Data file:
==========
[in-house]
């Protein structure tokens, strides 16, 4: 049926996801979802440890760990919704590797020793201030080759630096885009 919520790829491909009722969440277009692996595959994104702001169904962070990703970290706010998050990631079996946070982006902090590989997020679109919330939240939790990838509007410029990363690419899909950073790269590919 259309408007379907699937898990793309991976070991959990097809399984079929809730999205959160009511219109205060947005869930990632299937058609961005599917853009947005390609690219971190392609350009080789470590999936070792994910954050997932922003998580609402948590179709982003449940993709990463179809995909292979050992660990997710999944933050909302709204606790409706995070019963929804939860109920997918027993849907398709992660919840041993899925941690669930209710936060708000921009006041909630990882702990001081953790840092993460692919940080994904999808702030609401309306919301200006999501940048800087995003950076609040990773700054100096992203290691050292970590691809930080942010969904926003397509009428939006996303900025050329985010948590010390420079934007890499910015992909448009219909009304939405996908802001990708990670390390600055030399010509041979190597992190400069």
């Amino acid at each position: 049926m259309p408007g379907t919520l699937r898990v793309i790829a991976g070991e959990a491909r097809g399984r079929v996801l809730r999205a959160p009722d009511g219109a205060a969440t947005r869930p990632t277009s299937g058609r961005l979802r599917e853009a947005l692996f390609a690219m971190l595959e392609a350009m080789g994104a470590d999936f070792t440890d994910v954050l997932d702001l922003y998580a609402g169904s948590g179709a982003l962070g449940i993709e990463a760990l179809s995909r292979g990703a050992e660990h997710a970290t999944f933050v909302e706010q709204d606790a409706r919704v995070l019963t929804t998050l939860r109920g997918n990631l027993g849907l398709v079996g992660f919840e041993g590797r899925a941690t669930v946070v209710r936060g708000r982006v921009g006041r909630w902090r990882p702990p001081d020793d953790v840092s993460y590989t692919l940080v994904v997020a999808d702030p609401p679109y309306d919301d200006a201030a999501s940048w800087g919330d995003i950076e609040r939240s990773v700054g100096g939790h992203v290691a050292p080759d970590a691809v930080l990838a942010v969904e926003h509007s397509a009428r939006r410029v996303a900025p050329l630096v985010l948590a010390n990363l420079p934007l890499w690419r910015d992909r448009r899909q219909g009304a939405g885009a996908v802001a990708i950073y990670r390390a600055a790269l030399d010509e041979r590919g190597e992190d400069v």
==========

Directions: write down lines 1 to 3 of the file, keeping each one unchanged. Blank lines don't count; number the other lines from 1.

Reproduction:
[in-house]
């Protein structure tokens, strides 16, 4: 049926996801979802440890760990919704590797020793201030080759630096885009 919520790829491909009722969440277009692996595959994104702001169904962070990703970290706010998050990631079996946070982006902090590989997020679109919330939240939790990838509007410029990363690419899909950073790269590919 259309408007379907699937898990793309991976070991959990097809399984079929809730999205959160009511219109205060947005869930990632299937058609961005599917853009947005390609690219971190392609350009080789470590999936070792994910954050997932922003998580609402948590179709982003449940993709990463179809995909292979050992660990997710999944933050909302709204606790409706995070019963929804939860109920997918027993849907398709992660919840041993899925941690669930209710936060708000921009006041909630990882702990001081953790840092993460692919940080994904999808702030609401309306919301200006999501940048800087995003950076609040990773700054100096992203290691050292970590691809930080942010969904926003397509009428939006996303900025050329985010948590010390420079934007890499910015992909448009219909009304939405996908802001990708990670390390600055030399010509041979190597992190400069």
């Amino acid at each position: 049926m259309p408007g379907t919520l699937r898990v793309i790829a991976g070991e959990a491909r097809g399984r079929v996801l809730r999205a959160p009722d009511g219109a205060a969440t947005r869930p990632t277009s299937g058609r961005l979802r599917e853009a947005l692996f390609a690219m971190l595959e392609a350009m080789g994104a470590d999936f070792t440890d994910v954050l997932d702001l922003y998580a609402g169904s948590g179709a982003l962070g449940i993709e990463a760990l179809s995909r292979g990703a050992e660990h997710a970290t999944f933050v909302e706010q709204d606790a409706r919704v995070l019963t929804t998050l939860r109920g997918n990631l027993g849907l398709v079996g992660f919840e041993g590797r899925a941690t669930v946070v209710r936060g708000r982006v921009g006041r909630w902090r990882p702990p001081d020793d953790v840092s993460y590989t692919l940080v994904v997020a999808d702030p609401p679109y309306d919301d200006a201030a999501s940048w800087g919330d995003i950076e609040r939240s990773v700054g100096g939790h992203v290691a050292p080759d970590a691809v930080l990838a942010v969904e926003h509007s397509a009428r939006r410029v996303a900025p050329l630096v985010l948590a010390n990363l420079p934007l890499w690419r910015d992909r448009r899909q219909g009304a939405g885009a996908v802001a990708i950073y990670r390390a600055a790269l030399d010509e041979r590919g190597e992190d400069v």